New Brighton public safety complex to rise
By Eileen Soler –
BRIGHTON — Armed with gold-colored shovels, Seminole officials turned dirt during the groundbreaking of a planned $27-million new home for 23 Tribal departments, including Police and Fire Rescue, on the Brighton Reservation.
The April 16 ceremony heralded the start of construction for the long-awaited 111,000-square-foot Public Safety Administration Building.
“Today is a really big day because we finally get what we deserve,” Brighton Board Rep. Larry Howard said. “We’re now building for our own people in a joint venture that hit the ground running and hasn’t stopped.”
That joint venture formed last year with the Tribe and Stiles Construction, a 60-year commercial real estate, design and construction firm based in Fort Lauderdale. Informally called “Seminole Stiles,” the partnership promises a busy future of building growth throughout the Tribe’s reservation network.
Already completed in 2013 were a 140,000-square-foot renovation of the Seminole Classic Casino in Hollywood and the construction of the Noodle Bar at Hard Rock Hotel & Casino Tampa.
The Brighton public safety complex project is scheduled for completion in October 2014. The buildings should be ready for operations beginning in 2015.
“This was finally dropped in our laps in April last year after being on the table for several years before that,” Gloria Wilson, the Tribe’s Community Planning director, said “We’ve pushed real hard during the last year to really make it happen.”
Wilson thanked more than a dozen Tribal employees, especially her assistant Community Planning director Adam Nelson, who will also serve as project manager.
Nelson said the Tribe will apply to have the building LEED (Leadership in Energy & Environmental Design) certified by the U.S. Green Building Council. Officials said energy costs for the building will be 18 percent lower.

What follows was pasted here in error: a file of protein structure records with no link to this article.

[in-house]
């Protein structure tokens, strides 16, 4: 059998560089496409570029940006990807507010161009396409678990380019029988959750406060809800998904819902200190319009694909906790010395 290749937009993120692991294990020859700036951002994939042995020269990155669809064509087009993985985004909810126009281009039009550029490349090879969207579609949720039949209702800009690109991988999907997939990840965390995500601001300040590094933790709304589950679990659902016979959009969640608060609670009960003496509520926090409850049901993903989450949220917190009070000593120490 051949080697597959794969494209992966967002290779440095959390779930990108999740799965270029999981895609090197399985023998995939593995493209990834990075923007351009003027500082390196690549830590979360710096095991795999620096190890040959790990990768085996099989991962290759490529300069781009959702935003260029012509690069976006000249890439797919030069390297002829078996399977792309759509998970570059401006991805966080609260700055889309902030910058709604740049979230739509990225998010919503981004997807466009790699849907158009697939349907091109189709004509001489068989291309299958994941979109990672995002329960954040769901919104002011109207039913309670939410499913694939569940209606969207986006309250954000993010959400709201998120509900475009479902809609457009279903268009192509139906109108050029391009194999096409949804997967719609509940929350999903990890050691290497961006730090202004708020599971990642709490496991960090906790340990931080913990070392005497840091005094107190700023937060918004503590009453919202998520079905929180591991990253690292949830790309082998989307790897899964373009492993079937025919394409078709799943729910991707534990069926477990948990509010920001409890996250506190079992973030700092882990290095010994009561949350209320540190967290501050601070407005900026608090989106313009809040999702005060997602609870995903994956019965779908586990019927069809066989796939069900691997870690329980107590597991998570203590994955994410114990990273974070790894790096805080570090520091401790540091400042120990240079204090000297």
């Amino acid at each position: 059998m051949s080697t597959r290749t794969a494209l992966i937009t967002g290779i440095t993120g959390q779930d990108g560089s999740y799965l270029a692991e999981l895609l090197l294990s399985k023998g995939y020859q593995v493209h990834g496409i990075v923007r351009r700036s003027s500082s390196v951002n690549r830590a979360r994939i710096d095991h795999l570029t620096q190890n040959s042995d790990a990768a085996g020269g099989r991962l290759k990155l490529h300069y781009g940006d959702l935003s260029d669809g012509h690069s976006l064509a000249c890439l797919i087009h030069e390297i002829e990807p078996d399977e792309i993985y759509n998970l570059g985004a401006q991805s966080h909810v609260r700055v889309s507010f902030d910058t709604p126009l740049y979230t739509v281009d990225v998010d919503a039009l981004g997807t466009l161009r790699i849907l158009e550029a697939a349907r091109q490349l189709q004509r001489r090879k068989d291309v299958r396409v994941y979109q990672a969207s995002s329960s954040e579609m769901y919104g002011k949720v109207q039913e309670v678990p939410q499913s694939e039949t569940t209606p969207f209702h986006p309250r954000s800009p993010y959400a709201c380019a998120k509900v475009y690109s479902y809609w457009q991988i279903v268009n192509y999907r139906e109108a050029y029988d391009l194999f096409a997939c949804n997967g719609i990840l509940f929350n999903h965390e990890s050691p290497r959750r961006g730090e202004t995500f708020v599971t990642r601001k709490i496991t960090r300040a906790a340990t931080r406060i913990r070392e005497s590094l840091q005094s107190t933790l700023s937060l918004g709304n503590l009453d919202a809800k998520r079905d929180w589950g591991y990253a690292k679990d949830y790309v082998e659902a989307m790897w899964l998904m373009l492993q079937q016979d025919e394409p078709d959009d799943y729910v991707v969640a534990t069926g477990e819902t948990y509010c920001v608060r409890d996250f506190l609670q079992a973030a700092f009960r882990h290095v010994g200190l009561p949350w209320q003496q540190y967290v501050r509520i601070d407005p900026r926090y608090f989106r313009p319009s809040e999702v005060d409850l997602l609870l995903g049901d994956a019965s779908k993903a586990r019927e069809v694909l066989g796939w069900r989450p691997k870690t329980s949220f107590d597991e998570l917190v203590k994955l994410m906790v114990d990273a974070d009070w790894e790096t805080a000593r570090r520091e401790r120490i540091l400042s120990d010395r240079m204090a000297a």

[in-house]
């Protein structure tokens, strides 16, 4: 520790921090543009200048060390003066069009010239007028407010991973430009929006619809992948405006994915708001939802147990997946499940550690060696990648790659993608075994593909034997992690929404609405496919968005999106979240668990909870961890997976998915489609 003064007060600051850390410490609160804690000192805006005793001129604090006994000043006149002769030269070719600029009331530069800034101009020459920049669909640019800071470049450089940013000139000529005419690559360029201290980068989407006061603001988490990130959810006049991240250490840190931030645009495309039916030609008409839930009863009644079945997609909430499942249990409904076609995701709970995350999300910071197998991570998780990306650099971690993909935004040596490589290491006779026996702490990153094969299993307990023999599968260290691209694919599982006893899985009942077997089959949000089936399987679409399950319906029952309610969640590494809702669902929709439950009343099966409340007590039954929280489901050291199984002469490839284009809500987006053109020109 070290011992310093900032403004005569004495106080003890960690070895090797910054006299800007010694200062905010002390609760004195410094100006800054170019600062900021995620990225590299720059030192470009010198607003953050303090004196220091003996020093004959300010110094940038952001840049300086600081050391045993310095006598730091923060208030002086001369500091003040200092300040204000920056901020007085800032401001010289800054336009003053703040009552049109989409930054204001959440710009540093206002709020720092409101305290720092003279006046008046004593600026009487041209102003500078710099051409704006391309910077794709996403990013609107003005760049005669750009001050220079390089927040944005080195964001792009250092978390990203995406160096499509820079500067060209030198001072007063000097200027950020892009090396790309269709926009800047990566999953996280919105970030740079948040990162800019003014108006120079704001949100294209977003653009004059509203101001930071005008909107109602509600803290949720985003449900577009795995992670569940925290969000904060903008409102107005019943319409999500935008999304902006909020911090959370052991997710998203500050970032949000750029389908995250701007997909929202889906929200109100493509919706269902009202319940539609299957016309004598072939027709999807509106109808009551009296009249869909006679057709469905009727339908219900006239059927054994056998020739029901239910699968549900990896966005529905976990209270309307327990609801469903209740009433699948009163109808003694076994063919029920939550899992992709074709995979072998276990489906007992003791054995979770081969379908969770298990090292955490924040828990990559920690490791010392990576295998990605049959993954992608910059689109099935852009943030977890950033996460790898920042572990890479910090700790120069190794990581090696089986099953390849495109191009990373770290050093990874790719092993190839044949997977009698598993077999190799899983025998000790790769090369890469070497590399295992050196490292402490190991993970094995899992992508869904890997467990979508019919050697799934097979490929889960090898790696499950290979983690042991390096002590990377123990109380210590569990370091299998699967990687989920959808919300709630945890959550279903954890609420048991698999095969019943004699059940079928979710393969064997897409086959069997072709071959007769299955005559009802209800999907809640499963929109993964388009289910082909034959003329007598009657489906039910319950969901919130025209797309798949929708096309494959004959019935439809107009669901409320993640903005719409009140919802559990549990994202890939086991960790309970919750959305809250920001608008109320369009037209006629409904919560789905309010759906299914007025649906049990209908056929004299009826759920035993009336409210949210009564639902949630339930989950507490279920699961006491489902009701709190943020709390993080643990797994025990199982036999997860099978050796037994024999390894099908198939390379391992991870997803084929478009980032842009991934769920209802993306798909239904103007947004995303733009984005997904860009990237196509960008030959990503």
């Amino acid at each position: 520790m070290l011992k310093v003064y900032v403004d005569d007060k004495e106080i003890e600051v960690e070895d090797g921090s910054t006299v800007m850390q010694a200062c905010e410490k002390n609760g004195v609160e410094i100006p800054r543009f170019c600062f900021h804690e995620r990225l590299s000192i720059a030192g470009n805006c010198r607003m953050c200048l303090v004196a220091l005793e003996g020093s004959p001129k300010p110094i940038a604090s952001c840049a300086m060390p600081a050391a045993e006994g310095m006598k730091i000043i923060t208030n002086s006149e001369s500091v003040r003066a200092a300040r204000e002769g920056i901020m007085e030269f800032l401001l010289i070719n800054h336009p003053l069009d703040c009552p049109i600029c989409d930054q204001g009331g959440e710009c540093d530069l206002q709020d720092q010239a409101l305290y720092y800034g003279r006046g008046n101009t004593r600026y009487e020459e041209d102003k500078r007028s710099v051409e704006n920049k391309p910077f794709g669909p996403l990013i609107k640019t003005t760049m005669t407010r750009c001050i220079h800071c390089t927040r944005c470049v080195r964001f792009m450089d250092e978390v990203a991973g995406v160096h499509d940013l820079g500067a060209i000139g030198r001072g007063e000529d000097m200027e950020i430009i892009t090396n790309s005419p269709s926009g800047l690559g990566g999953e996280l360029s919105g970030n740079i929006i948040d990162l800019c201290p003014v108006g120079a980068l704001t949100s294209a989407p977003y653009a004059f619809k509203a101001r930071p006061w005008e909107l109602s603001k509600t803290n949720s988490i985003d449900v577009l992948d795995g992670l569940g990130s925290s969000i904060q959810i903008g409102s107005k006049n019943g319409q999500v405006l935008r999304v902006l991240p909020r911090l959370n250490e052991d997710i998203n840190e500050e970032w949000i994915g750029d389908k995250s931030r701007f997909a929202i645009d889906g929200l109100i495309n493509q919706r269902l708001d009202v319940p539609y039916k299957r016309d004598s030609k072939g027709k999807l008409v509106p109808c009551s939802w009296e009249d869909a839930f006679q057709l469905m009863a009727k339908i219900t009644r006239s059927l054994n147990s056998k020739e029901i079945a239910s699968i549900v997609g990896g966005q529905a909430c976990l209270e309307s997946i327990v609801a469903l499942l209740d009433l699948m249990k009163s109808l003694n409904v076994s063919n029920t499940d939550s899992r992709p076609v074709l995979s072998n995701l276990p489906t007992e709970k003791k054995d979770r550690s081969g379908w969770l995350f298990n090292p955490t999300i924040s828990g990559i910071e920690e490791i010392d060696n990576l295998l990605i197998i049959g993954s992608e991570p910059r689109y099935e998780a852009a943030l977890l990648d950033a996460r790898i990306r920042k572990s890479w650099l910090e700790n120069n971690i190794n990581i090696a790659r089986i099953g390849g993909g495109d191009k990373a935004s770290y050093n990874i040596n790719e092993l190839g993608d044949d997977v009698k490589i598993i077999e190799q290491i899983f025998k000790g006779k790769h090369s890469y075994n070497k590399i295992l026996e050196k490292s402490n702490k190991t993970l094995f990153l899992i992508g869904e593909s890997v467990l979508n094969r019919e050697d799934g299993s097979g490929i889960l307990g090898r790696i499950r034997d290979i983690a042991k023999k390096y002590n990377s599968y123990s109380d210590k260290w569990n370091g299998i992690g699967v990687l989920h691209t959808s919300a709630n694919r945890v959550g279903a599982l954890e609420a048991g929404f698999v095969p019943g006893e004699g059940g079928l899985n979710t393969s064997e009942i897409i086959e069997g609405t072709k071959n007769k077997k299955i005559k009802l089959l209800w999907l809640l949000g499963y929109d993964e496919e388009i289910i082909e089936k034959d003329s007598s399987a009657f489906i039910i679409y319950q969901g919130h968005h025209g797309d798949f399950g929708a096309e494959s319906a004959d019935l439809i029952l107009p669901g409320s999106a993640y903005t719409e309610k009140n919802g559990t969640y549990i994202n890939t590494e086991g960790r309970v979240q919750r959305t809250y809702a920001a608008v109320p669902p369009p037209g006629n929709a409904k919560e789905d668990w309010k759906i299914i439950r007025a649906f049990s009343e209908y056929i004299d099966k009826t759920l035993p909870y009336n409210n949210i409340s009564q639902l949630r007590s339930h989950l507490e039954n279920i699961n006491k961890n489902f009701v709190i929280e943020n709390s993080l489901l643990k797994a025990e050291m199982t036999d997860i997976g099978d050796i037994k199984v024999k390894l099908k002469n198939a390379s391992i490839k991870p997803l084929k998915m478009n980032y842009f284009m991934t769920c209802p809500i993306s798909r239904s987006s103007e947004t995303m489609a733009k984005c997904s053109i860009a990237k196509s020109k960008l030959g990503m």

The complex will consist of three buildings for Administration, Public Safety and Maintenance. Several chickees and smaller buildings will dot the campus to create a camp-like atmosphere. Most of the live oak tree clusters that have existed for decades on the land will remain untouched.
“Many hours and nights have been spent (in planning), but it has been an investment to make the project come together,” President Tony Sanchez Jr. said. “It’s one thing to see the plan on paper . . . I can’t wait to see the final product.”
Jose Murguido, principal of Zyscovich Architects which designed the structure, said the building’s features will reflect the Tribe. Materials will mimic Florida limestone, cypress wood and slate. Structures will be situated in conversation-like relationships “with the river of oaks running through them,” Murguido said. “That’s how you take two large buildings and make them secondary to the environment.”
And, while the work calls for nearly 200 construction workers to descend upon the reservation throughout the next 18 months, privacy will be upheld, said David Lowery, Stiles’ director of public projects.
“Quality will not be sacrificed for profit, and we will maintain as much privacy as possible,” he said. “We will try to be as invisible as we can.”
Wilson, who spent most of her life in Brighton, said she was barely 11 years old when she won an elementary school contest about how students envisioned the future of the reservation. She considers herself still winning.
“I always think about that contest when I look around the reservation and I see everything I imagined. Everyone thought I was crazy then, but look now – we have an airport, a clinic, a police station, and we are still building,” Wilson said.
Seminole Police and Fire Rescue employees turned out to view an architectural model of the campus and to celebrate the coming of their future digs. All were thrilled.
“The Seminole Tribe recognizes the character and value of the people who represent them,” Police Chief William Latchford said. “We are blessed that they support us and that public safety is important to them.”